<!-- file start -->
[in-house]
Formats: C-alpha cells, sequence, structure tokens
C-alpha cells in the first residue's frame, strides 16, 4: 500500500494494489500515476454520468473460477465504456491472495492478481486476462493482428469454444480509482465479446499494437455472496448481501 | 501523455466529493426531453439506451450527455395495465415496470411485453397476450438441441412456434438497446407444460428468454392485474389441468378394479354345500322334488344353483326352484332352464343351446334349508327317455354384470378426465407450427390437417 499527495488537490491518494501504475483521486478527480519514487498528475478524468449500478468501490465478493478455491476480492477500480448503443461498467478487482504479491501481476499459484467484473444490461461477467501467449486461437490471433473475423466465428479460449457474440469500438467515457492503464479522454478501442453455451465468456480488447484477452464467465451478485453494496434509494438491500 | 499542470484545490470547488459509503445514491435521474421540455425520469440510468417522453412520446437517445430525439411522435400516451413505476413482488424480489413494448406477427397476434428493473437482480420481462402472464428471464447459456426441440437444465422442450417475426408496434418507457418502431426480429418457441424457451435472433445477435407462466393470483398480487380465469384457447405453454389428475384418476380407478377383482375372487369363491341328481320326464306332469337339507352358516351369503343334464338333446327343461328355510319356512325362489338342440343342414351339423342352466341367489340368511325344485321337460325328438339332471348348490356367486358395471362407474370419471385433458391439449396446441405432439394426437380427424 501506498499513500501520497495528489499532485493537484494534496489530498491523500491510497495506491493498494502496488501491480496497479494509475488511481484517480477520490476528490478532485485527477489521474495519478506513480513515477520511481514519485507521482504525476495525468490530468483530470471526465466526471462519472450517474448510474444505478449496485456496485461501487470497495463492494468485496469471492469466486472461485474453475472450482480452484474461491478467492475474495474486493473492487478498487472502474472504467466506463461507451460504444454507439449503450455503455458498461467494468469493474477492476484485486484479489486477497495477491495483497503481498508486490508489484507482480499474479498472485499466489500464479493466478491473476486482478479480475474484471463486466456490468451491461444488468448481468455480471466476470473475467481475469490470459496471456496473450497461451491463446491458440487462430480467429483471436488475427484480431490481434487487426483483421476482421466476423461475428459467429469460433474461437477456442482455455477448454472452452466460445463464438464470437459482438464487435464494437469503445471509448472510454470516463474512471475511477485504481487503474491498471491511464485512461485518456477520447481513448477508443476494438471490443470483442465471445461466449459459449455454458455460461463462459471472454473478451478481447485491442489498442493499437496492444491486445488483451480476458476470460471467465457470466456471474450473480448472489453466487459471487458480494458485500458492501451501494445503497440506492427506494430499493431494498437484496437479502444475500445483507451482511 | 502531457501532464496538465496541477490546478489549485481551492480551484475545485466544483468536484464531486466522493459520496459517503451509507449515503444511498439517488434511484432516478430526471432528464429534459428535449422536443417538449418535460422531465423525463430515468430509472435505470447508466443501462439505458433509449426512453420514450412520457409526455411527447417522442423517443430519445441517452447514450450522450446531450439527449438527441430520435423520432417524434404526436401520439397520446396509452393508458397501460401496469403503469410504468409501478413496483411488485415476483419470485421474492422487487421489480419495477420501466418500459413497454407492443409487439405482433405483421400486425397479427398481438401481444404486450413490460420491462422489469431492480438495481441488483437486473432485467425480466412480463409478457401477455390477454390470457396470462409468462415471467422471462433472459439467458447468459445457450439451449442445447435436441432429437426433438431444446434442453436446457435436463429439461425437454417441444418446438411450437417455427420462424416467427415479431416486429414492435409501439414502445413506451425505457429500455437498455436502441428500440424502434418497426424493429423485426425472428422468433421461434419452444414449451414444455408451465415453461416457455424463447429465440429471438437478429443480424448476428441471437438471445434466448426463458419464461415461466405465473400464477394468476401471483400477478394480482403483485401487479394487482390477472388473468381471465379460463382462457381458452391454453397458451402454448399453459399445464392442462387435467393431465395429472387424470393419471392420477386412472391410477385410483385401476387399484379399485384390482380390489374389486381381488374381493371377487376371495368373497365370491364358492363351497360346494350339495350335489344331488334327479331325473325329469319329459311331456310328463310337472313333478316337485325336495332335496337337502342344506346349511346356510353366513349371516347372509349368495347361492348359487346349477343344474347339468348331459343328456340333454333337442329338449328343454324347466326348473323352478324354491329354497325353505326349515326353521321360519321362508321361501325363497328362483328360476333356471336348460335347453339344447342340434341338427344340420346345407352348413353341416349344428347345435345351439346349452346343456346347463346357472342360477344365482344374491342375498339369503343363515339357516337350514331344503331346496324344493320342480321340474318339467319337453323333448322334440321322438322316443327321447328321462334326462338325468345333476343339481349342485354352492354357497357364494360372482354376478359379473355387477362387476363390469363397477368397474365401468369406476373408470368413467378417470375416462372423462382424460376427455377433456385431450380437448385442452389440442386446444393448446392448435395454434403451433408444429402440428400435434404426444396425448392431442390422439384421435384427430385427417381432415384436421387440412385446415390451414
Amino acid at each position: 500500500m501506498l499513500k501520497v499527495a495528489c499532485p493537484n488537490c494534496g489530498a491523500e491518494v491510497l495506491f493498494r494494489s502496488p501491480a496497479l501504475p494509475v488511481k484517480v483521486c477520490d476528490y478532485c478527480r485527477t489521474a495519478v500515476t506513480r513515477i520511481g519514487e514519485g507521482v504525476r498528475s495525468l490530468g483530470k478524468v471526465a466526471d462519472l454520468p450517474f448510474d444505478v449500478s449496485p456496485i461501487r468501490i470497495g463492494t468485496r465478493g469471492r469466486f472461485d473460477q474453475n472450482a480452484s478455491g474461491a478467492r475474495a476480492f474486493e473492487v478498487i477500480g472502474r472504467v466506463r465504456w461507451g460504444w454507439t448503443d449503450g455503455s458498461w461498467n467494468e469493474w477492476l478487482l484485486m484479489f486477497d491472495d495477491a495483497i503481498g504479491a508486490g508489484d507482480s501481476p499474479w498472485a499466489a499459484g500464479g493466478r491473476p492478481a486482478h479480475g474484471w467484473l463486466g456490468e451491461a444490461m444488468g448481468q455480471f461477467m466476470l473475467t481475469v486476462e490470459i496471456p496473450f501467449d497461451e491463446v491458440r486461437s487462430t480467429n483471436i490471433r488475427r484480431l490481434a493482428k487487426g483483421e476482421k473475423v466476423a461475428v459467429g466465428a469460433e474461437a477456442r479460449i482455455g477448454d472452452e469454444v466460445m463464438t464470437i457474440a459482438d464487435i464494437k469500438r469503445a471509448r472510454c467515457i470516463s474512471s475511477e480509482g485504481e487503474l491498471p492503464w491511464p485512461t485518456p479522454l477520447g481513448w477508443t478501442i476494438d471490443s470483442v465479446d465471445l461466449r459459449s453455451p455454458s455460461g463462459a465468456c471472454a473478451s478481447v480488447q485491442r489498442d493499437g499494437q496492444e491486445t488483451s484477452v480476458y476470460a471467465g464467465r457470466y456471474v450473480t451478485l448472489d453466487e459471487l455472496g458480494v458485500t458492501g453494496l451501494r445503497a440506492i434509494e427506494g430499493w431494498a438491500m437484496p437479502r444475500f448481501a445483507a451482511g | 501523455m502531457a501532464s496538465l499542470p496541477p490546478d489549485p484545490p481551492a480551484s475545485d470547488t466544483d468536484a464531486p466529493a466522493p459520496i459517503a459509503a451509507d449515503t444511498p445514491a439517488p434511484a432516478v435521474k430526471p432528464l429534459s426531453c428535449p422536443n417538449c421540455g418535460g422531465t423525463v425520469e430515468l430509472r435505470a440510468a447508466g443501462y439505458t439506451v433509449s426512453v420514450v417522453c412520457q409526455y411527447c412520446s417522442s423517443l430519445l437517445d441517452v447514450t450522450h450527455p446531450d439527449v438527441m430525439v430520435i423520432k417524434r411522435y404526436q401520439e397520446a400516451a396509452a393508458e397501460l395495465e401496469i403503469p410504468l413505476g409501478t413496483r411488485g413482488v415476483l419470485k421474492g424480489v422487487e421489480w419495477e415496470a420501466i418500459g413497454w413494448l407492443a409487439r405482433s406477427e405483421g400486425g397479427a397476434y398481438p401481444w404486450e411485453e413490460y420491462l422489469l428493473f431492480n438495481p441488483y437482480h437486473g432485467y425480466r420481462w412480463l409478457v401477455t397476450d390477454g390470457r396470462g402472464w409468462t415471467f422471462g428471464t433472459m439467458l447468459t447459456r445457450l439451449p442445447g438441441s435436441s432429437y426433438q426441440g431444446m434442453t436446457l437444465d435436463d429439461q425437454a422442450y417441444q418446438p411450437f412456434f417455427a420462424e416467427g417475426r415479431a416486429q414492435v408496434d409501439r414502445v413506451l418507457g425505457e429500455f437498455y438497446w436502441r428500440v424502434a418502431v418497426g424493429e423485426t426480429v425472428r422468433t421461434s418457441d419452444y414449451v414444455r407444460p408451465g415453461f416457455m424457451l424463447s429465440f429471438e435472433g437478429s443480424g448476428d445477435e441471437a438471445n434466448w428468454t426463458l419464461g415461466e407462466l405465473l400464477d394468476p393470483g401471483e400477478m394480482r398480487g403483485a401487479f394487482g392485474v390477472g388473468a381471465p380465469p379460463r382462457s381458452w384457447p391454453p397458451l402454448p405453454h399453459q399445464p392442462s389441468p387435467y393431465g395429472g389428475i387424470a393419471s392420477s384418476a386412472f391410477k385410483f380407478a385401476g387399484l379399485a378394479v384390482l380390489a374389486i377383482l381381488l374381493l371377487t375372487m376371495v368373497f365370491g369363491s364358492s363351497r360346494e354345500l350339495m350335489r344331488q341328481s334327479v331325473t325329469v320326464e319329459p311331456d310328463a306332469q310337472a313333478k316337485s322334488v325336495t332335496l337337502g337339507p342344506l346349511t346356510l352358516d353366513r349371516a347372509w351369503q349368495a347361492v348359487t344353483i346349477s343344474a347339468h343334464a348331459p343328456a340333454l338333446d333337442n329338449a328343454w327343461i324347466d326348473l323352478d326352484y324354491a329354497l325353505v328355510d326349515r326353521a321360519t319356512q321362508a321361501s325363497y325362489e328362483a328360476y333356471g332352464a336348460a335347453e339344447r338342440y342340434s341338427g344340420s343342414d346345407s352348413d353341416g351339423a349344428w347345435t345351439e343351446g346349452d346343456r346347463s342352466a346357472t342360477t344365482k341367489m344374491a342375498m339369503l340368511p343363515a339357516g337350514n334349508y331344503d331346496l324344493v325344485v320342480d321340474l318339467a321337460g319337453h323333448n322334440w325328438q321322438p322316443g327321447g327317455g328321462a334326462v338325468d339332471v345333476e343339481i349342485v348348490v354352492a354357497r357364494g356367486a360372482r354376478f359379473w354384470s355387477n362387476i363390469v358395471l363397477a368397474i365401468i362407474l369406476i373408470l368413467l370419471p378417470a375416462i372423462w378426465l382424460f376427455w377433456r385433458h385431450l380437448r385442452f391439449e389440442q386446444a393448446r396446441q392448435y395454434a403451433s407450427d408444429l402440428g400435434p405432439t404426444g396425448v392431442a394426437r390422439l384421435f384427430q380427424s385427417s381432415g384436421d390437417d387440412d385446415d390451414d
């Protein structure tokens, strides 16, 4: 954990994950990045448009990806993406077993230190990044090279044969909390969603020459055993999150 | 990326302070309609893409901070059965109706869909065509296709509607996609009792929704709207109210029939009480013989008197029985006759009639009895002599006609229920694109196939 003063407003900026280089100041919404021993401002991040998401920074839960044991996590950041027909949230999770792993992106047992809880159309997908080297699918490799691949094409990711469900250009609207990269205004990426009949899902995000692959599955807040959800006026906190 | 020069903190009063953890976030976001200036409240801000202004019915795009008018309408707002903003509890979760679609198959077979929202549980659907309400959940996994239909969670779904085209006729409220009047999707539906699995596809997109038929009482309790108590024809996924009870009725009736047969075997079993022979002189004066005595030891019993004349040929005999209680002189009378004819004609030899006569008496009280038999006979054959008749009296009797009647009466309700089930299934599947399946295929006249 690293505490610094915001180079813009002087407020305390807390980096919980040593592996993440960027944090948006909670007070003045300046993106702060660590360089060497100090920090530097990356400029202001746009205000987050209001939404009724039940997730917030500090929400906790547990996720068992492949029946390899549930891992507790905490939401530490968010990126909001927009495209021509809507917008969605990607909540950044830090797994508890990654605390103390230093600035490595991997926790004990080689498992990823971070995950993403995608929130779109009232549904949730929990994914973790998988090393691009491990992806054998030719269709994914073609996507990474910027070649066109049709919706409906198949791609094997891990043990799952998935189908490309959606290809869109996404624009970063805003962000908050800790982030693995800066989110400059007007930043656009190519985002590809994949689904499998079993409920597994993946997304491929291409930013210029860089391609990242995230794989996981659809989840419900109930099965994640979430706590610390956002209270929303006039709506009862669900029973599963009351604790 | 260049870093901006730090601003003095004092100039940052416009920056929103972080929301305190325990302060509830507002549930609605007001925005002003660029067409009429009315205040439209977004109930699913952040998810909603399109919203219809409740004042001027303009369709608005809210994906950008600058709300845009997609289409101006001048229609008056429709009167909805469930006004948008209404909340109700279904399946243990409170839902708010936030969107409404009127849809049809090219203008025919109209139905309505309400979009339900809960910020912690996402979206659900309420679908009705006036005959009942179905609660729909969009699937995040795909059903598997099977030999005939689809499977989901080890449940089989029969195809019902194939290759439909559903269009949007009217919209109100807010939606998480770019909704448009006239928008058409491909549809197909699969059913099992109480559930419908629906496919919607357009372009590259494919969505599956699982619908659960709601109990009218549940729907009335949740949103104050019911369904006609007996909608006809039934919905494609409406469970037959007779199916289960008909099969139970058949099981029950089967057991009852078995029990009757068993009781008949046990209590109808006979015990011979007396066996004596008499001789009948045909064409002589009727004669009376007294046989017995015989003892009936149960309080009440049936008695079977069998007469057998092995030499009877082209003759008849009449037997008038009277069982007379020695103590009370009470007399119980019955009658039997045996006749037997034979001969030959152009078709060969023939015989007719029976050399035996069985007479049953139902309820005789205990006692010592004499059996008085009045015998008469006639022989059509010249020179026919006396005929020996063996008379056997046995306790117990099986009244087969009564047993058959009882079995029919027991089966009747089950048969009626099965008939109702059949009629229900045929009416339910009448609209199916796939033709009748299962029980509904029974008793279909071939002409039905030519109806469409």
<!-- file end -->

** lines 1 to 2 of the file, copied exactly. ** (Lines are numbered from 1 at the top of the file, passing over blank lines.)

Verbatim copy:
[in-house]
Formats: C-alpha cells, sequence, structure tokens